Julian Assange – the WikiLeaks editor/founder who published a classified 2007 video of a U.S. helicopter attack in Baghdad that killed 12 people, including two Reuters reporters – is being internationally hunted by the U.S. government, according to a new report by Philip Shenon on The Daily Beast. Officials fear Assange may be on the verge of publishing more classified information, specifically, numerous secret cables from the State Department.
The cables are reportedly about Arab governments and their leaders, and date back several years. They were allegedly prepared by diplomats and State Department officials throughout the Middle East. The cables also concern U.S. diplomatic and intelligence efforts in Afghanistan and Iraq, according to The Daily Beast.
Assange got himself into hot water with the U.S. government when he published the helicopter attack video. The video was illegally leaked to WikiLeaks by Bradley Manning of Potomac, Maryland, a 22-year-old Army intelligence specialist, who had access to classified information while in Iraq, according to Reuters. Manning is currently in custody in Kuwait.
The Australian-born Assange appears to be hiding out. It’s likely not in his best interest to be in the United States right now. Assange canceled a scheduled Friday appearance in Las Vegas at an International Reporters and Editors conference, The Daily Beast reports. Assange reportedly doesn’t have a permanent address and moves about from place to place, although he’s apparently been Tweeting publicly in a kind of cat-and-mouse game with U.S. authorities.
The Daily Beast quotes a number of anonymous U.S. officials in its story about the hunt for Assange, so it’s difficult to tell how much is credible and how much isn’t or how extensively the U.S. government is searching for the WikiLeaks founder. It’s also difficult to say how valuable or impactful any classified information Assange may or may not have actually is. If this information is so valuable (which it may not be), then why was a 22-year-old Army specialist allowed to have access to it? If this information is truly that valuable, then it seems like some folks in the government or military screwed up in how classified information is being handled. Who are the people in official positions responsible for this who screwed up? Are they being held accountable? Maybe that’s more important than finding Assange. It’s hard to believe that a young Army specialist, even if he did act alone, is the only person in the military responsible for this problem. There are many levels of responsibility and accountability for keeping secret information secret.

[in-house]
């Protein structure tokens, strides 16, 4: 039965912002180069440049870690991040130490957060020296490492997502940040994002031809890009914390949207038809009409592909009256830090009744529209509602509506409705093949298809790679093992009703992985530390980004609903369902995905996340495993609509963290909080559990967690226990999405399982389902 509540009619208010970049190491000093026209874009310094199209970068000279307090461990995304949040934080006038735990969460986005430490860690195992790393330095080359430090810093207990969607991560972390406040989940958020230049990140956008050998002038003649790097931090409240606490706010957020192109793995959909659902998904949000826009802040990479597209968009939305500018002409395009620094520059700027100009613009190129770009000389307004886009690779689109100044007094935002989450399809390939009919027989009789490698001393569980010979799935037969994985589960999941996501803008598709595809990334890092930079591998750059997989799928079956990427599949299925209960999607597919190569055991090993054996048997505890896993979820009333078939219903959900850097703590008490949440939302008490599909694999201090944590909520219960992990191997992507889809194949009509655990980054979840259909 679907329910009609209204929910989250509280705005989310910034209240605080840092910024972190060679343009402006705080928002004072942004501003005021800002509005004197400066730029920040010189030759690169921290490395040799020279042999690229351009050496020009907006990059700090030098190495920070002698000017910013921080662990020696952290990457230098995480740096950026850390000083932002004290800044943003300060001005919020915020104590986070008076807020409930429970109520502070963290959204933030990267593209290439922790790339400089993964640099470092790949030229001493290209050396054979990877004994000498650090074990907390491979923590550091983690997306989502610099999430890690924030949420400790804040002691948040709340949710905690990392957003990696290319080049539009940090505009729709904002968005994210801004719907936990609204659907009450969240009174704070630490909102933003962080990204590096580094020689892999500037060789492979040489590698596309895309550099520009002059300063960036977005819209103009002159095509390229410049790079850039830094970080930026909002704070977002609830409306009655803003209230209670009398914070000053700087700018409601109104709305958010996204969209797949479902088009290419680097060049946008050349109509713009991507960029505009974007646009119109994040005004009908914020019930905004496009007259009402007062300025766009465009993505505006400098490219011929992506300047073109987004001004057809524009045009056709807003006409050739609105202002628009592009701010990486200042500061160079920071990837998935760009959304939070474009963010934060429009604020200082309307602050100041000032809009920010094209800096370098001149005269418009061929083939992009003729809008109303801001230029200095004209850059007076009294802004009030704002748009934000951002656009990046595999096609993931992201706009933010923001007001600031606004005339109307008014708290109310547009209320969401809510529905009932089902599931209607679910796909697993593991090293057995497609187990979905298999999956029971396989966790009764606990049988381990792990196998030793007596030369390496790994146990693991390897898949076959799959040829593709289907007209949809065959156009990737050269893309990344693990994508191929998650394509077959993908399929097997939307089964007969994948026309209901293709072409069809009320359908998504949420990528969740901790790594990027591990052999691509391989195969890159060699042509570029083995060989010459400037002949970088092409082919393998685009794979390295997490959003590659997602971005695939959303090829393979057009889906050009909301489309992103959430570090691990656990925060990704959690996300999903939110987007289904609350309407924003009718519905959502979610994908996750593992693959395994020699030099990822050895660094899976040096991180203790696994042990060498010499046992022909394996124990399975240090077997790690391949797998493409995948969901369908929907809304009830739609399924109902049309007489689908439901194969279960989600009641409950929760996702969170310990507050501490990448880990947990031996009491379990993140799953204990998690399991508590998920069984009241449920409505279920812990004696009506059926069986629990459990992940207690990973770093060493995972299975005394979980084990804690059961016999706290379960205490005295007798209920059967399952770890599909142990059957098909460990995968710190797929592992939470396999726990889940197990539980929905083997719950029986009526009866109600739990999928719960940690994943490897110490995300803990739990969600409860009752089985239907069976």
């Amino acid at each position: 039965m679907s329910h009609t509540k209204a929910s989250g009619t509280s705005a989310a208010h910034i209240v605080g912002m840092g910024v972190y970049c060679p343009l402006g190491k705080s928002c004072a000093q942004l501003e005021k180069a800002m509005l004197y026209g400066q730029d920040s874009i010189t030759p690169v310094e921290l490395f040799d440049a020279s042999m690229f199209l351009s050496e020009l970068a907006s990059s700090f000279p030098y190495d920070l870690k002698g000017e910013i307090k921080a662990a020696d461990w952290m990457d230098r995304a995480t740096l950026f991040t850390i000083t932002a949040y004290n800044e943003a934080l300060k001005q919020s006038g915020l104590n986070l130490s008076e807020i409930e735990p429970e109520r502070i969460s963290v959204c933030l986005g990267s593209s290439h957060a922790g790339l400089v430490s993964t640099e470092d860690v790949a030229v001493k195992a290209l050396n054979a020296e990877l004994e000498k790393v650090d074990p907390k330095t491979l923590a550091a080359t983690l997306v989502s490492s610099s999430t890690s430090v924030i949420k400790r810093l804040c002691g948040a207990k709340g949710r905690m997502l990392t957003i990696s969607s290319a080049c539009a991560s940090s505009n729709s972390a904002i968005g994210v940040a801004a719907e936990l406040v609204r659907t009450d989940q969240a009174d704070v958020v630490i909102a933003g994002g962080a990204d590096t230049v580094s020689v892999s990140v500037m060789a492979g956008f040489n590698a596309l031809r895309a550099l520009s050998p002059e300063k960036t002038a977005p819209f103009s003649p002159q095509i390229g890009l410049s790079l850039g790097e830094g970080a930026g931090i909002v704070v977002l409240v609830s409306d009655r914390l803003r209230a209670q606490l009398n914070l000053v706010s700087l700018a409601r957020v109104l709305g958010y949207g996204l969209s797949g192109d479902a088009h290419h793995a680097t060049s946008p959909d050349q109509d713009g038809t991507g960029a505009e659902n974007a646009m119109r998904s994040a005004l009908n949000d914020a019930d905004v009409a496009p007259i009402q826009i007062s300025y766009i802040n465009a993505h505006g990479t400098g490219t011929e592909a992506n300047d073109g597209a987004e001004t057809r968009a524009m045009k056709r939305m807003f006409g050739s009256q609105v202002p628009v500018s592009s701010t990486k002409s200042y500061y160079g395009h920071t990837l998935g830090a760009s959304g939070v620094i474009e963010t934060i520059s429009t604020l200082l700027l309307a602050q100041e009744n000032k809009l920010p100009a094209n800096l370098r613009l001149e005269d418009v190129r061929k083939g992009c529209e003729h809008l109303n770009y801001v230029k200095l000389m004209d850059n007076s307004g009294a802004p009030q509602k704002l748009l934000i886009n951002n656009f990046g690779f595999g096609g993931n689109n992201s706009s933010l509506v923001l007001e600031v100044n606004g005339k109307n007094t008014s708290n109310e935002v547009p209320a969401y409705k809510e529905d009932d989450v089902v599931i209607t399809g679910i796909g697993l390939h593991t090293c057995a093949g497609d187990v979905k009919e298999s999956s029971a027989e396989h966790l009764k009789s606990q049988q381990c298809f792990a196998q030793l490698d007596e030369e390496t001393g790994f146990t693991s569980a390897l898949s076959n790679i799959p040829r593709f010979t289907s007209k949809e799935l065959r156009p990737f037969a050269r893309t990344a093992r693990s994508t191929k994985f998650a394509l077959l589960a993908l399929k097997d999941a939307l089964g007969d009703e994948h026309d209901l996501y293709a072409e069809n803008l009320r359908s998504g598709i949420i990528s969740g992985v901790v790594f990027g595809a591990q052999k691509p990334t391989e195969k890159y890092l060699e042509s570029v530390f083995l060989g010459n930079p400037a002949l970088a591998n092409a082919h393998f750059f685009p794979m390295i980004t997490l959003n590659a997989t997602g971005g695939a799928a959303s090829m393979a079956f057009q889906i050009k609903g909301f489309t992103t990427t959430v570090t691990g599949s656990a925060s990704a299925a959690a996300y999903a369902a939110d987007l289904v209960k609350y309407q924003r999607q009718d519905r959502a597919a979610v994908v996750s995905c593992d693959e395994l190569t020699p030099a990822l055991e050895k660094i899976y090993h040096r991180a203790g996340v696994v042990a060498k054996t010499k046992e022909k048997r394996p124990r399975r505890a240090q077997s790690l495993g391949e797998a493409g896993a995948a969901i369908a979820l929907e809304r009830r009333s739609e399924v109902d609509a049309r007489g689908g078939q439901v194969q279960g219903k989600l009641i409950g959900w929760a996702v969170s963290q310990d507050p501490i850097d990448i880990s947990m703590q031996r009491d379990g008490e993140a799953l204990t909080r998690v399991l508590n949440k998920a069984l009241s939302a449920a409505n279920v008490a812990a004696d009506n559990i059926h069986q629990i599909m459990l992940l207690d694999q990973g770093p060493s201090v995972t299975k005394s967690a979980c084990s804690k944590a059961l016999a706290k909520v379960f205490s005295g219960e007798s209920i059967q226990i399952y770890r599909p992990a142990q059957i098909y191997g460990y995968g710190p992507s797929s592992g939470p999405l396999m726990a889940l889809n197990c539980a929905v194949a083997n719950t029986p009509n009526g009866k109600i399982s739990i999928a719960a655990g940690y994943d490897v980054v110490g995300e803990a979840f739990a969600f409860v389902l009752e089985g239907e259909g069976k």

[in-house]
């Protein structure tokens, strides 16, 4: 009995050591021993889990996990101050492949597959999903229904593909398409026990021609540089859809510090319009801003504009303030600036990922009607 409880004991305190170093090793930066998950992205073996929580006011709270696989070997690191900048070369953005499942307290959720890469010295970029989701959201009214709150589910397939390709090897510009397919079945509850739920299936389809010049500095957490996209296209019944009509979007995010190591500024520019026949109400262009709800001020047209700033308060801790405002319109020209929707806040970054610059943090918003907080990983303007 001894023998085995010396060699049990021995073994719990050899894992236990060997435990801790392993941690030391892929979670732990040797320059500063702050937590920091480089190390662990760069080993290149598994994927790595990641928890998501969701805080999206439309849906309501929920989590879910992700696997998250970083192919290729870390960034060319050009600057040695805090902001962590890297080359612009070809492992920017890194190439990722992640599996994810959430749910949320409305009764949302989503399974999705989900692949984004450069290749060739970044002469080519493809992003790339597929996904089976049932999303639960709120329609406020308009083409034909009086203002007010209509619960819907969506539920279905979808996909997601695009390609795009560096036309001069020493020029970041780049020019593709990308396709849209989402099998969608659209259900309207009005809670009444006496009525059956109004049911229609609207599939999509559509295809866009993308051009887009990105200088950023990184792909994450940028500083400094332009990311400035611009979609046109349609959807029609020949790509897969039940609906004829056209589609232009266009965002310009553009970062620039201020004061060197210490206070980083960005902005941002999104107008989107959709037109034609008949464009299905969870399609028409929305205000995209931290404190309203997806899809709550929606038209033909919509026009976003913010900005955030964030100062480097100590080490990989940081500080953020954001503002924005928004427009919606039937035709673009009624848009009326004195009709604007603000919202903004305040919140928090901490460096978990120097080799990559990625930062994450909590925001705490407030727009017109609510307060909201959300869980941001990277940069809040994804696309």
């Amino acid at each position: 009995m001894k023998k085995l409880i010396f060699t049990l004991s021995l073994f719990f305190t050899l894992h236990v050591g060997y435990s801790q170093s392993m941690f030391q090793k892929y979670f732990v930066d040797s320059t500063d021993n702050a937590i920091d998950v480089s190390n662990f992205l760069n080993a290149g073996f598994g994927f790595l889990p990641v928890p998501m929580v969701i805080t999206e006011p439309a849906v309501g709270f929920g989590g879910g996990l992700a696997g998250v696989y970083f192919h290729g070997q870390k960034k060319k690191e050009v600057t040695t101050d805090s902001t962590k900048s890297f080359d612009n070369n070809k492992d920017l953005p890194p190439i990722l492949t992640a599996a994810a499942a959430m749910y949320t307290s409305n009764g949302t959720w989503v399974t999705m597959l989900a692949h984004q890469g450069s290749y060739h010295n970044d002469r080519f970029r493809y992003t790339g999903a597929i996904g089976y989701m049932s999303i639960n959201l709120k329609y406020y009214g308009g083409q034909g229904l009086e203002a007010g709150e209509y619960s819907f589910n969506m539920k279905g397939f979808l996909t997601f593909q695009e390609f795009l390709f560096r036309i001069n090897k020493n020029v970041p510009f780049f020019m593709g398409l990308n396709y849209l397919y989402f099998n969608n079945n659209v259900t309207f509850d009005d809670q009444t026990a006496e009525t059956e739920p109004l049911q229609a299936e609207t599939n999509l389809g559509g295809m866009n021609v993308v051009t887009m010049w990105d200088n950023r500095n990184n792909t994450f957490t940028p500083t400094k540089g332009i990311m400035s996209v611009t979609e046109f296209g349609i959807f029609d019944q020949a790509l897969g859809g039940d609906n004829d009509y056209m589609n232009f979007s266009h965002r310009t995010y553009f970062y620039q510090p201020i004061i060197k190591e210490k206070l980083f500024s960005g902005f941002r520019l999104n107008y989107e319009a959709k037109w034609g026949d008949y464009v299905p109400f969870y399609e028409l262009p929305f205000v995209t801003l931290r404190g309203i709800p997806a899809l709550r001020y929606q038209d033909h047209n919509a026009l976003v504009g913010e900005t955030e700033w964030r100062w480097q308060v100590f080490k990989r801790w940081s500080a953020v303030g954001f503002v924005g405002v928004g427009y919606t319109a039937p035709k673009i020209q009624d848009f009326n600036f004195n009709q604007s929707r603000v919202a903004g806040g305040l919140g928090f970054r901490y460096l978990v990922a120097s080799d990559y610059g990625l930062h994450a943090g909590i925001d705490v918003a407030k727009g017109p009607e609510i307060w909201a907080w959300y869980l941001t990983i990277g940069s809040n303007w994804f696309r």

While investigators are spending all this time hunting down Assange, the military might also want to take a hard look at who should be held accountable for these leaks and for the handling of secret information. Perhaps there needs to be a serious shake up in the ranks. The handling of classified information in a time of war is very important, because the lives of American service men and women could be on the line.
The flip side, however, is that much of the information may only being kept secret out of politics, which has the effect of backfiring when you look at it long term, because no one is being held accountable. Such hidden information could actually hurt the United States because wrong-doers and incompetent people are being protected, and their misdeeds are being hidden. In that case, nothing changes, and the wrongful practices and problems continue, leading to more problems, blow-back and undermining of U.S. efforts across the world. Some of the Pentagon’s handling of information, some would say, manipulation, for political reasons, has come into question before. For example, many people believe the Pentagon hid, misrepresented or manipulated information following the 2004 accidental fratricide shooting death of Pat Tillman in Afghanistan. There have also been recent reports that the Pentagon gave $1.4 billion in no-bid contracts to foreign companies with alleged ties to the Kyrgyzstan and their corrupt former president. (See this recent Indyposted post.)
U.S. officials quoted by The Daily Beast say no one wants to hurt Assange; they just want him to stop publishing any more classified information that could damage national security.
“We’d like to know where he is; we’d like his cooperation in this,”
an anonymous U.S. official reportedly told The Daily Beast.
Assange is an advocate for freedom of the press. Here he is speaking about censorship on a YouTube video just four weeks ago at the Oslo Freedom Forum 2010.
“When we see the path that countries like the United States, which once had a proud tradition of freedom of the press, is going down, we have to question whether it is really holding those values any more and what we should do about it, because if we don’t have Western countries as a beacon on the hill for enlightenment values, what countries are left to hold that value?”
Assange says during his Oslo Freedom Forum speech.